Council votes on first reading of budget today

By Thomas Wilson

   Elizabethton City Council will consider passage on first reading of the city's 2004 fiscal year budget today. For the second consecutive year, the city's budget includes a double-digit cut in the general fund.
   "It is a budget that is reflecting an anticipated loss of state shared revenues," said Charles Stahl, city manager. "We were anticipating the full 9 percent cut by the (state) budget and this budget reflects that."
   The general fund budget comes in at $11.3 million -- an 11 percent reduction from last year. The city is projecting to lose approximately $155,000 of state-shared revenues for the coming fiscal year, which begins July 1. Stahl said the budget proposal also reflects tax and utility losses incurred by the city as the result of the Alcoa Extrusions closure. The city's 2002-2003 general fund budget was cut by 13 percent from the previous year.
   The FY 2004 budget reflects some increases in fixed costs for the city, said Stahl, the largest being group health insurance, which will rise roughly 19 percent over last year's numbers.
   City Council passed a rate increase for city water and sewer customers in January. That decision came after the state Waste Water Finance Board directed the city in November 2002 to modify the utility rate structure to fund the water and sewer system.
   The city's property tax rate is expected to remain unchanged from last year at $2.30 per $100 of assessed value. The closure of Alcoa Extrusions cost the city roughly $200,000 in water/sewer fees.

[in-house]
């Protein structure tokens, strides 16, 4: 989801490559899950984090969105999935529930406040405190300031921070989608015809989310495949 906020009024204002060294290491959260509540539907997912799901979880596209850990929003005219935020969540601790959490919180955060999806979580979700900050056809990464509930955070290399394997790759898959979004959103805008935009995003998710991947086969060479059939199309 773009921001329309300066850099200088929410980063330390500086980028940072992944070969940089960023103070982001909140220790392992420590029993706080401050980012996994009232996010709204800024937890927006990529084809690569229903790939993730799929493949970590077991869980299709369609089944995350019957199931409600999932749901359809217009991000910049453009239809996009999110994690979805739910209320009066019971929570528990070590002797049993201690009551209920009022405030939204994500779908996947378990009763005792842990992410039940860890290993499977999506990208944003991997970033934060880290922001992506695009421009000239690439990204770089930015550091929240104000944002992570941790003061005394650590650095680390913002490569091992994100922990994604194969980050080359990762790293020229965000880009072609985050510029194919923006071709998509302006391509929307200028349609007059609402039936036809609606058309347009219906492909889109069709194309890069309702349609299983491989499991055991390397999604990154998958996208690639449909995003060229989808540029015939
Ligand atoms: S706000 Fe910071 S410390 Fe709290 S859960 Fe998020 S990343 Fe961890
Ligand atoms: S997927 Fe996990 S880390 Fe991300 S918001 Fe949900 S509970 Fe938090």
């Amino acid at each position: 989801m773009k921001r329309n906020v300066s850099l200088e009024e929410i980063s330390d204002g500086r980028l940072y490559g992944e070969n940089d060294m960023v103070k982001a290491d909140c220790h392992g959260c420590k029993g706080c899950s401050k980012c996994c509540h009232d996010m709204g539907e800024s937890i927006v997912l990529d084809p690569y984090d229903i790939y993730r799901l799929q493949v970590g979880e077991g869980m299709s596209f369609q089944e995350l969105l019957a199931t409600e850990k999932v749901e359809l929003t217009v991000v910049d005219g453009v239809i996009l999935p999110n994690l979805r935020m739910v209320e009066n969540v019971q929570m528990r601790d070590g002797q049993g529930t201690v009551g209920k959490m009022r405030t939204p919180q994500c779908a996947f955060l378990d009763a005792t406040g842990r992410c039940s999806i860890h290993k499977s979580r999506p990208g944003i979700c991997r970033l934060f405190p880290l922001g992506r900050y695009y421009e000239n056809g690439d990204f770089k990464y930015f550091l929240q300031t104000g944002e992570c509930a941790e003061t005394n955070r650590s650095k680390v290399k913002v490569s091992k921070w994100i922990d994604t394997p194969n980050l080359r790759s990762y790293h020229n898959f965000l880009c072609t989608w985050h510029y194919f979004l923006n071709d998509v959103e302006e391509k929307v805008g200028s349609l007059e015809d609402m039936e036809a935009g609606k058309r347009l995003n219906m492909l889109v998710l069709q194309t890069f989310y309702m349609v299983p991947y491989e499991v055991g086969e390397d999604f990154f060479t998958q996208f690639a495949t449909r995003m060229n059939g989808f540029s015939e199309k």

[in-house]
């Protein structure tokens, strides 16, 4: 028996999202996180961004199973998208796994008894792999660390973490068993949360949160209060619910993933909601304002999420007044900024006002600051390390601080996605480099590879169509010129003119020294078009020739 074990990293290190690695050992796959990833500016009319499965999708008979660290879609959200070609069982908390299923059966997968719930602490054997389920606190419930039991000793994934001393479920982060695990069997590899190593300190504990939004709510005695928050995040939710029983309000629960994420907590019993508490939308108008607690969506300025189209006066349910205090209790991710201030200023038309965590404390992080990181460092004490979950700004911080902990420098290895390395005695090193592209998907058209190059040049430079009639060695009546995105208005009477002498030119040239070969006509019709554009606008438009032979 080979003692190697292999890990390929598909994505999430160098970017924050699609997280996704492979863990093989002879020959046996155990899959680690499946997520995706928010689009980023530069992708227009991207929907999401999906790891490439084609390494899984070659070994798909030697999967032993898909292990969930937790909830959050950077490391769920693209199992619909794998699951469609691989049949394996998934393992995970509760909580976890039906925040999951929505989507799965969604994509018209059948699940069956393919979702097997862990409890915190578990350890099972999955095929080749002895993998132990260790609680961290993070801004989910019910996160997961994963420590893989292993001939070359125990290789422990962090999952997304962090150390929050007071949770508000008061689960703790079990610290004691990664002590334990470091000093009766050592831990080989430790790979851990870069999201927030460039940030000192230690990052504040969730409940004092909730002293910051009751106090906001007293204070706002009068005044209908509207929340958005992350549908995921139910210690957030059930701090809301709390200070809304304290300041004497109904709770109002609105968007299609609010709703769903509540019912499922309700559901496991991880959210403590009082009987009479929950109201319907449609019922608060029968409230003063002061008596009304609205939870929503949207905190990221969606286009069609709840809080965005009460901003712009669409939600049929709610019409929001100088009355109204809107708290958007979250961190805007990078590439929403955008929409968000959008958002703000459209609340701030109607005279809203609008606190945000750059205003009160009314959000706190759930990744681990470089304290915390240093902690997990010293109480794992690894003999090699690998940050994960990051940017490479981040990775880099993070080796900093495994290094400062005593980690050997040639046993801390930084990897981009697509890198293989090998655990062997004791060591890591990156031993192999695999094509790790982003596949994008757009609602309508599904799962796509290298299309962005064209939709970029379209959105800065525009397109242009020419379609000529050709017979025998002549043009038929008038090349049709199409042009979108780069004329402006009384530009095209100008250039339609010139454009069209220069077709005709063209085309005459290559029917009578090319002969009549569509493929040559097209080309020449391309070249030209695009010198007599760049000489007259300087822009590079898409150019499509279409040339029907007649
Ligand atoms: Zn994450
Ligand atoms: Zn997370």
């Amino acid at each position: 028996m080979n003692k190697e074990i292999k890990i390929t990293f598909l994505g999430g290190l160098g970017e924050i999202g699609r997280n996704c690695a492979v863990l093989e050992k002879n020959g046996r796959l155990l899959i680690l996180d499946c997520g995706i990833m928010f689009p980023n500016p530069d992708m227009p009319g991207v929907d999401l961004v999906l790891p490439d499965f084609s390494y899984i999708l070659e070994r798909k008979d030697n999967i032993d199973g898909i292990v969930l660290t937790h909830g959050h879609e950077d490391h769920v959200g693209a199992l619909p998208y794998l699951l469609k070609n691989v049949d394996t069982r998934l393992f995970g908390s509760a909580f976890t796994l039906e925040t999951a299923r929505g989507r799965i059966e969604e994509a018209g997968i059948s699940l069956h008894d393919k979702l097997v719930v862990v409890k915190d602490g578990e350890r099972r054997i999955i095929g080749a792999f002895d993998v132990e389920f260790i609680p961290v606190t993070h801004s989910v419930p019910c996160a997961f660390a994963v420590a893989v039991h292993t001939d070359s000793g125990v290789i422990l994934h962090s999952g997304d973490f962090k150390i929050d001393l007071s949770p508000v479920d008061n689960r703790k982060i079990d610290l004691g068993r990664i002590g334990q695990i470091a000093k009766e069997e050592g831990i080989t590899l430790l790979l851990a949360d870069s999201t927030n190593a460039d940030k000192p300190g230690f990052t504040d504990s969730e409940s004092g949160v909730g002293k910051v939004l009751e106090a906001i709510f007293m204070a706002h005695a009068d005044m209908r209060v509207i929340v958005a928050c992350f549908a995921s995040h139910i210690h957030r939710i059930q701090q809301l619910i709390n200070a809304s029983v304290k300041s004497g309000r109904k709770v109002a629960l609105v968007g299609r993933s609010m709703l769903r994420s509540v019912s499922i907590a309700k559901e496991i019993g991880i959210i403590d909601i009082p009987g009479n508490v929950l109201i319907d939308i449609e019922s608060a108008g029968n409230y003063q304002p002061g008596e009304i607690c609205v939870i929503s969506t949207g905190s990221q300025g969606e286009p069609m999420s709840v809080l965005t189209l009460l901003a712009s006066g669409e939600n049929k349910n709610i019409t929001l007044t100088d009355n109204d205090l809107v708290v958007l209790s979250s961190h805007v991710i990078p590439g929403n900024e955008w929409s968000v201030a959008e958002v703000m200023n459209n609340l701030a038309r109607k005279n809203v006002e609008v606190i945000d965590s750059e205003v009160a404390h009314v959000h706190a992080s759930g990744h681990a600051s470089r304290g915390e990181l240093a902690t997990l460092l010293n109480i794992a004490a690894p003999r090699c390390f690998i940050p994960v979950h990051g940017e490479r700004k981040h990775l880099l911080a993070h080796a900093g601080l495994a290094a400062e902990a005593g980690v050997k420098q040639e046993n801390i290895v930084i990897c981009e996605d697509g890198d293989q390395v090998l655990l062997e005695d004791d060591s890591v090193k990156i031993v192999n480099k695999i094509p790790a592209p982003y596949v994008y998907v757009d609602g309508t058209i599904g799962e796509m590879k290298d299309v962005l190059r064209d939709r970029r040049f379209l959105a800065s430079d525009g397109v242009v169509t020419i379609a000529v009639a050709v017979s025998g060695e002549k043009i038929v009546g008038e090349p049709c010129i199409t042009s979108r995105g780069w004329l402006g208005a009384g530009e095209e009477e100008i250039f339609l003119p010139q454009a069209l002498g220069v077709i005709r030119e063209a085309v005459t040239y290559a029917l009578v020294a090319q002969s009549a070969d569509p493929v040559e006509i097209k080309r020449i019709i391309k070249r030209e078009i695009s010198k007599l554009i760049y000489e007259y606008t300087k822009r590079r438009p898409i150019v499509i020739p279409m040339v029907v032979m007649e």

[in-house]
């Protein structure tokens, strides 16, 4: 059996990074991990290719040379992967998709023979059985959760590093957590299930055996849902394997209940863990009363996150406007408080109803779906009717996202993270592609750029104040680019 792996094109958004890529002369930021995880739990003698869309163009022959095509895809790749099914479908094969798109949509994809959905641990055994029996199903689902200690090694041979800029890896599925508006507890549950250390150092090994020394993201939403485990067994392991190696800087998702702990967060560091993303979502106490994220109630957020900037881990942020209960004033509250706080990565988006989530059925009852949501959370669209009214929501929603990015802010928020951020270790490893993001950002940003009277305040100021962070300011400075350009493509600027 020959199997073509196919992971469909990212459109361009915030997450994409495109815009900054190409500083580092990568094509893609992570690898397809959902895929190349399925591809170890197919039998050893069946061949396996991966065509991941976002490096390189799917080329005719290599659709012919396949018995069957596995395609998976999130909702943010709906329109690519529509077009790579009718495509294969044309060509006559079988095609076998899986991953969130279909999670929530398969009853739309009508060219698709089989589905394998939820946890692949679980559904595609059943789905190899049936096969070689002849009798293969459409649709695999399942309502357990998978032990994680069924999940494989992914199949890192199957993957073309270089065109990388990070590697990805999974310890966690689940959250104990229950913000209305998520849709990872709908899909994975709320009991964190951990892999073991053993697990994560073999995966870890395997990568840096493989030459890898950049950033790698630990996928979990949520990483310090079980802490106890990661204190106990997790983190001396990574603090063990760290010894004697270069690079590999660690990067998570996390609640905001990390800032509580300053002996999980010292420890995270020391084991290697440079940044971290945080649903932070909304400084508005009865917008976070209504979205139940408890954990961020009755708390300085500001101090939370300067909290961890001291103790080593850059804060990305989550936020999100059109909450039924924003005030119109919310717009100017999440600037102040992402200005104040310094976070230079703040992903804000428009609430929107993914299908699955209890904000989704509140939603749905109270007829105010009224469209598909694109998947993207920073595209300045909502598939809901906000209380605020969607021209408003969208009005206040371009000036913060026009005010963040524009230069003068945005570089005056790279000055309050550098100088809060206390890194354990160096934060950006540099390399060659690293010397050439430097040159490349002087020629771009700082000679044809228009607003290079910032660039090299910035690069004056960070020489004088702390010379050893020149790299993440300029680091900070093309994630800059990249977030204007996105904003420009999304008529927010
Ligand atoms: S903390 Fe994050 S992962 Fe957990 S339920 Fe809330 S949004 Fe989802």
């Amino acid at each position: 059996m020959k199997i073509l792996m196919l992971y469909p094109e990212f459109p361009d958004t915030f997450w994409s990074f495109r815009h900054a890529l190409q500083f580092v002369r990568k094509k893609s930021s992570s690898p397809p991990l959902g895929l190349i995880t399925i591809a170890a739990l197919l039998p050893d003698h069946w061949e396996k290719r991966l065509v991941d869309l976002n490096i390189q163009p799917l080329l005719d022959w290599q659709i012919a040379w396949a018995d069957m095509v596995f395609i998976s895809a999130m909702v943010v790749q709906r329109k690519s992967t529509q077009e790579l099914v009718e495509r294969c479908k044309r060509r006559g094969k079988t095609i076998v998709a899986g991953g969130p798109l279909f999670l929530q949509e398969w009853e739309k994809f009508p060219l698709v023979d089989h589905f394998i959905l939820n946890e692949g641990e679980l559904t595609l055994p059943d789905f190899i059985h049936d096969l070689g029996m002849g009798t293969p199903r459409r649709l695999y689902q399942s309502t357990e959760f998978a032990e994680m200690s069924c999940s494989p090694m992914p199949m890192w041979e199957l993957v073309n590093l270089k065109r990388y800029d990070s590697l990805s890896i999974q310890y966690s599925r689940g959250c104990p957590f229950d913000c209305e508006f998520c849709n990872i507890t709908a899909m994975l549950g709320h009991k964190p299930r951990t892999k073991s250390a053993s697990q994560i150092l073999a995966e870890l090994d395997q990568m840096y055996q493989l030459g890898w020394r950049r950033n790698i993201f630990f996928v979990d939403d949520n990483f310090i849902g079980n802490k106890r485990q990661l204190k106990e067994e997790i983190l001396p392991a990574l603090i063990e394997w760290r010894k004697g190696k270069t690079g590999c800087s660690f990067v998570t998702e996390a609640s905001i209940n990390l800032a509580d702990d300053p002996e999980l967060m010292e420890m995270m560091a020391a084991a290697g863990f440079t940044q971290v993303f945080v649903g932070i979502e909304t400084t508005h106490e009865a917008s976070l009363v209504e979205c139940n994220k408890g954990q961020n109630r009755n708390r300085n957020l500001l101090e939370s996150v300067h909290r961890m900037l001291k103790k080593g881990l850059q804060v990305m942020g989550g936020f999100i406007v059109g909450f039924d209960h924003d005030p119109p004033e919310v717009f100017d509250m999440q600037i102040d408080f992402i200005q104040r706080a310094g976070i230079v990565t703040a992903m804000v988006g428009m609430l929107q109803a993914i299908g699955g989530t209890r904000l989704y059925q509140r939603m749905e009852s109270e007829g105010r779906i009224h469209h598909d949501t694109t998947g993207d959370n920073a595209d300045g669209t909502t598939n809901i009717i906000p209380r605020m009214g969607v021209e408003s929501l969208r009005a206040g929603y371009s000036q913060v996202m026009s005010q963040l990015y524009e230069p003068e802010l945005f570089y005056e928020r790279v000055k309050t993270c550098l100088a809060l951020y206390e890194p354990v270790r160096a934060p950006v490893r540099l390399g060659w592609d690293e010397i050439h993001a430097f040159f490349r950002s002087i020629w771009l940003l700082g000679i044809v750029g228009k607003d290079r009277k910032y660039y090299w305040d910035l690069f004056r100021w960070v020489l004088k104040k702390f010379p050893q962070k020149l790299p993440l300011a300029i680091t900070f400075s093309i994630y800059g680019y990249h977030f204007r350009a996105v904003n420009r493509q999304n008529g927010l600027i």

Stahl said the budget also included dollars to match a state grant used to fund rehabilitation of the historic Covered Bridge. Step pay increases for city employees will not be funded for the second consecutive year, he added.
   The budget also includes an expected issuance of $1 million in bonds to fund several capital projects." The capital budget is very limited," said Stahl. While the million is a sizable amount, funding the demolition of the Carter County Memorial Hospital building is expected to take up to $500,000 of the capital allocation.
   The city purchased the 5.4-acre property where the hospital stands at a public tax auction on Nov. 21, 2002. The property's owner, Wayne Graybeal, has until Nov. 21 to pay delinquent property taxes plus a 10 percent penalty to reclaim the property under the "right-of-redemption" law.
   The council also prioritized including a $230,000 pumper truck for the city's fire department under the capital project buy. Fire Chief Mike Shouse had requested a fire tanker truck with a price tag of $450,000, or the pumper truck as an alternative.
   Other capital projects prioritized under the budget included $200,000 for street paving projects on West G and Broad streets as well as paving and draining repairs around the city recreation center on Mill Street; $33,000 for a mobile command center for the fire department, and $30,000 to replace the roof on the Elizabethton Senior Citizens Center.